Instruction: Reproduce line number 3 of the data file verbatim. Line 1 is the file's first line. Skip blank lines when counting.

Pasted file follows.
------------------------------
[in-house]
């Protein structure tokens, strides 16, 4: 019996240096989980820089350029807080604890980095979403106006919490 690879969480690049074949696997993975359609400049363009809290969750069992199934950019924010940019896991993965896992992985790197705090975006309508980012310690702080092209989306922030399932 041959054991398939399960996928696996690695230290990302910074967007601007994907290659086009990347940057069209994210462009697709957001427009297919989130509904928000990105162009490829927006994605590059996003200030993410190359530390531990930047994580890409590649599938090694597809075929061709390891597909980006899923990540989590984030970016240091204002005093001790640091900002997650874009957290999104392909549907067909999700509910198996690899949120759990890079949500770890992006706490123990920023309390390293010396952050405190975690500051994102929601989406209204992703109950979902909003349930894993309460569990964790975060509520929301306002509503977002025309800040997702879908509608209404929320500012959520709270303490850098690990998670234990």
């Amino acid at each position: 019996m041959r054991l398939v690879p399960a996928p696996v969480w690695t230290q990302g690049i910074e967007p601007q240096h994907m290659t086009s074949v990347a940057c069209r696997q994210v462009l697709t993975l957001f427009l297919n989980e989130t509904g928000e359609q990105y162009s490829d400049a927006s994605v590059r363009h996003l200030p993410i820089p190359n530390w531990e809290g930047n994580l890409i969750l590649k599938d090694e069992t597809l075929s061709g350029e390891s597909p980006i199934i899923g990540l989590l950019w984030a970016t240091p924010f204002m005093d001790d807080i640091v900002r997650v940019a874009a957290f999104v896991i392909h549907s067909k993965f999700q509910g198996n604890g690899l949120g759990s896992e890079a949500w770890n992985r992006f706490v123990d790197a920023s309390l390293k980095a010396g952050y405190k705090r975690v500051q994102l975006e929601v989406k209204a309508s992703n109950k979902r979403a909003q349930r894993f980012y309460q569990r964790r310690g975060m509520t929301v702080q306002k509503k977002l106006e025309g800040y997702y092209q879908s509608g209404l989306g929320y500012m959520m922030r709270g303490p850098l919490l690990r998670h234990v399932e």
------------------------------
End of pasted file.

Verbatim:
């Amino acid at each position: 019996m041959r054991l398939v690879p399960a996928p696996v969480w690695t230290q990302g690049i910074e967007p601007q240096h994907m290659t086009s074949v990347a940057c069209r696997q994210v462009l697709t993975l957001f427009l297919n989980e989130t509904g928000e359609q990105y162009s490829d400049a927006s994605v590059r363009h996003l200030p993410i820089p190359n530390w531990e809290g930047n994580l890409i969750l590649k599938d090694e069992t597809l075929s061709g350029e390891s597909p980006i199934i899923g990540l989590l950019w984030a970016t240091p924010f204002m005093d001790d807080i640091v900002r997650v940019a874009a957290f999104v896991i392909h549907s067909k993965f999700q509910g198996n604890g690899l949120g759990s896992e890079a949500w770890n992985r992006f706490v123990d790197a920023s309390l390293k980095a010396g952050y405190k705090r975690v500051q994102l975006e929601v989406k209204a309508s992703n109950k979902r979403a909003q349930r894993f980012y309460q569990r964790r310690g975060m509520t929301v702080q306002k509503k977002l106006e025309g800040y997702y092209q879908s509608g209404l989306g929320y500012m959520m922030r709270g303490p850098l919490l690990r998670h234990v399932e």